There is an important qualification to make here. Sub-prime lenders in the main will not actively credit repair their clients. It would be nice to assume that your sub-prime client who has suffered the ignominy of higher interest rates would automatically get a rate reduction if they paid their sub-prime mortgage for two years.
That’s not how it works. Sub-prime lenders securitise their lending portfolios and that means investors who buy these juicy mortgage-backed bonds expect a decent rate of return. Managing these cleansed clients to a better rate would put them at loggerheads with investors so customers miss out. Brokers and IFAs need to remain vigilant and manage their cleansed clients back to prime rates with high street lenders or face the wrath of the FSA which is taking an ever closer look at this market segment. More on that later.
Record levels of consumer debt has mean that debt consolidation has become popular. Consolidating can provide a fresh start for someone whose borrowing has become unmanageable. Sub-prime borrowers are higher risk overall and face higher interest rates and charges than mainstream borrowers. They also face higher charges. Risk and reward is a fundamental business principle There is evidence that sub-prime lenders are relatively quick to pursue repossession and impose high charges to borrowers in arrears.
Repossessions in 2006 doubled in number compared with 2005 – a worrying trend and one which would gain real momentum if property prices headed south.
This can lead to a downward spiral for borrowers through repeated remortgaging from lenders at increasingly higher rates and worse terms due to increasingly poor credit records. This is an area of significance to mortgage brokers and IFAs, and one that could come back and bite the unwary.
Now for the FSA perspective. Its initial review of sub-prime lending is no doubt the first of many more detailed ones as it begins to understand the complexities of the market. In its initial review the FSA was concerned many firms could not show that they had gathered sufficient information in certain areas to demonstrate the suitability of a sub-prime product. All information gathered for the purpose of assessing suitability needs to be recorded.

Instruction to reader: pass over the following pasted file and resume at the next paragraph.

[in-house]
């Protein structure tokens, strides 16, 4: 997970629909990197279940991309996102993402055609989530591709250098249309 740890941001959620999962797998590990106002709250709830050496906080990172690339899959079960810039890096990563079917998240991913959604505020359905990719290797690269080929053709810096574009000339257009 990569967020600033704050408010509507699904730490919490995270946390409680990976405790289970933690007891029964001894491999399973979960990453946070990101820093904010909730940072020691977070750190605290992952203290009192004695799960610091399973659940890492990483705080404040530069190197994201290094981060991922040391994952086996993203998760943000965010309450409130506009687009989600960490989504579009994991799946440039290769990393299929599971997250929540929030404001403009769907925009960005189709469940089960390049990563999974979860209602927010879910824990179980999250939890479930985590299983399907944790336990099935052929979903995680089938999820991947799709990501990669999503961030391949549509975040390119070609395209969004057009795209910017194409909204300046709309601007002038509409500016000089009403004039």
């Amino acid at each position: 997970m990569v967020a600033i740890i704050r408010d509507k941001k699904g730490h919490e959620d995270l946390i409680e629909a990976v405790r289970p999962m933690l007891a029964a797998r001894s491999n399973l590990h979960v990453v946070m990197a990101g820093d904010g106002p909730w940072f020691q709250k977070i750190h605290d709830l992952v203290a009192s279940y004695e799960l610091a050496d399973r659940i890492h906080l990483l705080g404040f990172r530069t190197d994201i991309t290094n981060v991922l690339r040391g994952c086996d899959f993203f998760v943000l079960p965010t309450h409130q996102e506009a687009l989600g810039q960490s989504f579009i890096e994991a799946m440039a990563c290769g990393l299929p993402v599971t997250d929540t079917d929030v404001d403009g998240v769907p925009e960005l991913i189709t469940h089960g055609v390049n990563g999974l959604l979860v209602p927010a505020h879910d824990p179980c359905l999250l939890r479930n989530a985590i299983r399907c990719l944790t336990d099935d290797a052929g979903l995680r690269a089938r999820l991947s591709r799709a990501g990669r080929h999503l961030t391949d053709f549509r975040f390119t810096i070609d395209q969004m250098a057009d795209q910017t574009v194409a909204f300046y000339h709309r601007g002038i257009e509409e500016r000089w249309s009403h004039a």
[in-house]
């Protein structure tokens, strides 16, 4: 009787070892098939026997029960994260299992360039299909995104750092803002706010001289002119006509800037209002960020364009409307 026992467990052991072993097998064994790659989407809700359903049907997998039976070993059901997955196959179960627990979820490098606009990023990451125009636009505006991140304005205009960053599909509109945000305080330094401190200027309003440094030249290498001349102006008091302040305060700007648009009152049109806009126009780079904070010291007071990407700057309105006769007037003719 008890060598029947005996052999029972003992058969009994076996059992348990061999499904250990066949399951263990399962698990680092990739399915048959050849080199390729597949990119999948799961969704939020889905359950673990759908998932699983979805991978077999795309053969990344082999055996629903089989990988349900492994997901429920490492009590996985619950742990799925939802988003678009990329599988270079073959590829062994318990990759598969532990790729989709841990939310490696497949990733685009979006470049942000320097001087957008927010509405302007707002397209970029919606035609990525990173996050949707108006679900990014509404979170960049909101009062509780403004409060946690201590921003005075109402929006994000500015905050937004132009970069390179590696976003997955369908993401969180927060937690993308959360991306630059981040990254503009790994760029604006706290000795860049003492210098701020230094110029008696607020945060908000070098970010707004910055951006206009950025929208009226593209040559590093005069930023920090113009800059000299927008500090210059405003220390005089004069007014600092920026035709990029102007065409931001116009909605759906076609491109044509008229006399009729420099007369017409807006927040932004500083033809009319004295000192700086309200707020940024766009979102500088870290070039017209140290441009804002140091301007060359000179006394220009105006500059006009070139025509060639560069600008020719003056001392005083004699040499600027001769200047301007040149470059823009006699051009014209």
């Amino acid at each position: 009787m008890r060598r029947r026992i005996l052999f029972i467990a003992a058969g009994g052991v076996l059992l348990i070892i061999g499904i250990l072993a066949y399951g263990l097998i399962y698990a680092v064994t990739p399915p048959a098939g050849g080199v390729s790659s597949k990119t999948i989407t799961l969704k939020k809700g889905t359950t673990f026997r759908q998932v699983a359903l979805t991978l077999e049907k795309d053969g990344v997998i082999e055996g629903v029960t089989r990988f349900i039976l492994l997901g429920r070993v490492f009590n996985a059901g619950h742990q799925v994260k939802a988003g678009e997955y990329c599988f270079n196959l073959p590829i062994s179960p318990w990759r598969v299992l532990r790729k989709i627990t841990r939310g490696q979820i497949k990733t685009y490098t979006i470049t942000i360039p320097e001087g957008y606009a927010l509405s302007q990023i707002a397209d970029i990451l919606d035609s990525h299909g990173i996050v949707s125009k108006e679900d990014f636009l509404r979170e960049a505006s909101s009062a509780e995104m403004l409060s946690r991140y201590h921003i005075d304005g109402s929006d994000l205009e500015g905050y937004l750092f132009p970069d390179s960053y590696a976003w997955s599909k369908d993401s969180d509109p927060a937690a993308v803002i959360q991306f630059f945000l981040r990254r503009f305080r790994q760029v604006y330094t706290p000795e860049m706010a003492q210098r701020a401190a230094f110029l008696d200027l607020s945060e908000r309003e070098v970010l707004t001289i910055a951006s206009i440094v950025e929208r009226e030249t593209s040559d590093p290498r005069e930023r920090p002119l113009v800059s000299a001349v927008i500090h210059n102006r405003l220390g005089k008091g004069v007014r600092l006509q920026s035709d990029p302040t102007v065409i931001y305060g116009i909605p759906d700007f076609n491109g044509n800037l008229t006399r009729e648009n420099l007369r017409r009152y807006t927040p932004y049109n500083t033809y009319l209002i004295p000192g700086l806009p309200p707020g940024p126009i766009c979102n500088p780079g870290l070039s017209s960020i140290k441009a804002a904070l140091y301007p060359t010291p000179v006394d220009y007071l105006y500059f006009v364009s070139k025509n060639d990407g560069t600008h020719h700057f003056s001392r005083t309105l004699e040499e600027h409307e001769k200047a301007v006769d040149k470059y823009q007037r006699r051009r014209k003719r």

The FSA has sounded the warning bell, reminding brokers that they must have regard to all relevant facts about a customer of which they should reasonably be aware when selling a sub-prime product as well as those that a customer has disclosed. Sounds ominously legal to me.
It also says firms must determine what is relevant when dealing with each customer, but in particular brokers must understand and document a customer’s credit history including an awareness of their debt position, details of existing mortgage arrangements and income and expenditure information to assess affordability.
To show suitability firms can use a fact-find document to evidence that all requirements have been discussed and considered with the customer, completing a checklist as a means of showing that additional considerations have been reviewed.
It’s only a matter of time before the FSA starts to enforce its Treating Customers Fairly principles. Those in the sub-prime sector can pay significantly more for borrowing than in the mainstream sector. While this might appear unfair in that it is the vulnerable who pay the most, the question is whether such borrowers pay more than is warranted by the extra risk they present.
Some pundits express concern that people may be tempted to borrow more than they can afford. Spiralling levels of consumer debt back this up.
There is no doubt the FSA will soon start to monitor what is being done to credit repair sub-prime clients. Leave a cleansed client on higher sub-prime rates longer than is necessary at your peril. TCF principles are there for all to observe, and the FSA – as it proved recently with some hefty fines – does have teeth. This is not a pleasant thought.
The sub-prime market is set for a period of competition and consolidation. Factor in the FSA and its principles-based management and it’s clear that you can’t just play at sub-prime lending.
Unless you have critical mass and sub-prime is a significant proportion of your business mix tread carefully because there is no doubt the FSA will claim more scalps. It might even be a good idea to refer this business to a specialist sub-prime mortgage broker and sleep easy.
Thomas Reeh is chief executive officer of Blackandwhite.co.uk